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Our future, our universe, and other weighty topics


Thursday, October 17, 2013

The Rare Colonization Hypothesis

The Rare Colonization Hypothesis Here is a stock argument for the rareness or uniqueness of mankind in our galaxy: if an extraterrestrial civilization were to arise on another planet, it might destroy itself soon after developing atomic weapons; but if it were to survive long enough to develop interstellar travel, it would then spread throughout the galaxy. But no such civilization has come and taken over our planet. So extraterrestrial civilizations must be very rare in our galaxy. Perhaps we are the only civilization in our galaxy.

This argument involves a great fallacy. The fallacy is assuming that a successful extraterrestrial civilization would be likely to spread throughout the galaxy once it was advanced enough to do interstellar travel. There is no reason to think that such a thing would occur. In fact, it may be more likely that any extraterrestrial civilization would either confine itself to its own solar system or only colonize a few nearby stars.

I will call this thesis the Rare Colonization Hypothesis.  I may state the hypothesis as follows: the average extraterrestrial civilization capable of interstellar travel is likely to colonize no more than a small number of other solar systems.

alien spaceship
Alien Rejecting Interstellar Colonization Plan

The Difficulty of Interstellar Travel

The main reason for adopting the Rare Colonization Hypothesis is the fact that judging from what we currently know about the laws of nature, interstellar travel is incredibly slow  and difficult.  According to Einstein's Special Theory of Relativity (which is currently regarded as established fact), it is quite impossible to travel faster than the speed of light.  Outside of dense star clusters (where the heavy metals needed for life are not very common), the average distance between stars is about five light years.  This means that even if you built the fastest space ship capable of traveling to another star, it would take you at least five years to get there.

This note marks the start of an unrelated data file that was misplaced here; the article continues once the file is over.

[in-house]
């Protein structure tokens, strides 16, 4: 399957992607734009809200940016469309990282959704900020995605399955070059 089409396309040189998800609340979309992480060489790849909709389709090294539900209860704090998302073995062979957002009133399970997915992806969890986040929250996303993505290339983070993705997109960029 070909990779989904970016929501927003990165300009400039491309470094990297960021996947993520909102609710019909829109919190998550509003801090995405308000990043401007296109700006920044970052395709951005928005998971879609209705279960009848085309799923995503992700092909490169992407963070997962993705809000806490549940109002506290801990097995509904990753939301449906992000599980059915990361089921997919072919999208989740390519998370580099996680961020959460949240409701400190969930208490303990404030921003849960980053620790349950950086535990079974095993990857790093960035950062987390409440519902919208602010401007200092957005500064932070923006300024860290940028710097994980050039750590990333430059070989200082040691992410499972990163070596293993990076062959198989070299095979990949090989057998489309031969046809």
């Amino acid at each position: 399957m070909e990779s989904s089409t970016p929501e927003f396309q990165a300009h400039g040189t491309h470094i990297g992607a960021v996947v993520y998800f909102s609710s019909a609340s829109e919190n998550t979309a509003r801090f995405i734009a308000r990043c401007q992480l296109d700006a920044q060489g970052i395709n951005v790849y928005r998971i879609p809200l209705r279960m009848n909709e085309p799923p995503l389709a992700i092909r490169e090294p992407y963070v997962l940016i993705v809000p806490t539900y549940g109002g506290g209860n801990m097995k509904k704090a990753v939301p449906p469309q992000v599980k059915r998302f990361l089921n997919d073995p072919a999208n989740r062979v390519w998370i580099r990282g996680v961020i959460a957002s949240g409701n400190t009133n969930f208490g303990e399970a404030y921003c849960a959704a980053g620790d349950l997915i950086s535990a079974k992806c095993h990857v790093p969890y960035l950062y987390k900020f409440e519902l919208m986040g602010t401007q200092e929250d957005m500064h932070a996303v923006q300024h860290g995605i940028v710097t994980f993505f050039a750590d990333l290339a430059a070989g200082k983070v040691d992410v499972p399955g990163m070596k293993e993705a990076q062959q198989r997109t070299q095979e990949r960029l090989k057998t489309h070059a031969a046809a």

In fact, there are astronautical and engineering reasons why it may well be impossible for any spaceship with living creatures to travel at more than 10% or 20% of the speed of light.  One reason is the need to gradually accelerate a spaceship without creating too high a g-force for the spaceship crew. Another reason is the need to gradually decelerate the spaceship so that it would not zoom too fast into any solar system it was visiting.  Another reason is that the more fuel you take along in the spaceship, the more energy it requires to accelerate the spaceship to a high speed. While there are proposals for starships that scoop up hydrogen between the stars, they don't result in speeds that are a high fraction of the speed of light.

There are all kinds of exotic proposals for faster-than-light travel involving wormholes and space warps, but they all assume that nature has a giant gift waiting for us to discover, a gift that will allow us to cheat on the law of nature saying nothing can travel faster than light. Since we haven't found that gift yet, we should assume that it probably isn't there.  Your mother may have hidden $10,000 in bearer bonds under your mattress, but until you see them, you should assume they aren't there.

It is certainly possible that interstellar colonization could by done by using robots or suspended animation of a human crew or a multi-generational world ship. But, unless there is some surprising twist in the laws of physics that makes interstellar travel easy, any mission of interstellar colonization is going to take decades or centuries.

The Comparative Ease of Interstellar Radio Communication

Compared to interstellar travel, interstellar radio communication is very easy. Rather than spending trillions to launch a mission between the stars, a civilization could achieve radio and television communication across the stars for a millionth of the cost.  Any interstellar rocket expedition would not produce any results known to a home planet until decades or centuries in the future, but by building some powerful radio telescopes a civilization might get results immediately.